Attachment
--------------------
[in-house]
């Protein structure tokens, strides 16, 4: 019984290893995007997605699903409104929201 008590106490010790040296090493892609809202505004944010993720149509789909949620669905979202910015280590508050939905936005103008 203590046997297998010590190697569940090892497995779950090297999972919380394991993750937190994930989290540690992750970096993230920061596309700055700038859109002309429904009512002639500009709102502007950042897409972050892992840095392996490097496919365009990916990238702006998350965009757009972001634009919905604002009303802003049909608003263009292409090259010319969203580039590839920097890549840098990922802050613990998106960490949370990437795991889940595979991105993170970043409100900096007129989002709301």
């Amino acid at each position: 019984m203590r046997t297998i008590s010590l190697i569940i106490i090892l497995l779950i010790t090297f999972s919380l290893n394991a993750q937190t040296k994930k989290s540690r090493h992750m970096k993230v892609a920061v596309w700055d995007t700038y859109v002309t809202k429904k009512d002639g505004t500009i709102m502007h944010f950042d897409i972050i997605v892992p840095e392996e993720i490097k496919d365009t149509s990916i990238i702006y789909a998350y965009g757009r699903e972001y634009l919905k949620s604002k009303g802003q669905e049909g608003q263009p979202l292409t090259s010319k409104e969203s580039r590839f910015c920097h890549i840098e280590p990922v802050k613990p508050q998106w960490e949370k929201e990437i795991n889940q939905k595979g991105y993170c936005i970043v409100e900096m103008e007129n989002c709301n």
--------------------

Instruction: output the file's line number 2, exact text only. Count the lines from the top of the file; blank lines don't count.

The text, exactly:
């Protein structure tokens, strides 16, 4: 019984290893995007997605699903409104929201 008590106490010790040296090493892609809202505004944010993720149509789909949620669905979202910015280590508050939905936005103008 203590046997297998010590190697569940090892497995779950090297999972919380394991993750937190994930989290540690992750970096993230920061596309700055700038859109002309429904009512002639500009709102502007950042897409972050892992840095392996490097496919365009990916990238702006998350965009757009972001634009919905604002009303802003049909608003263009292409090259010319969203580039590839920097890549840098990922802050613990998106960490949370990437795991889940595979991105993170970043409100900096007129989002709301």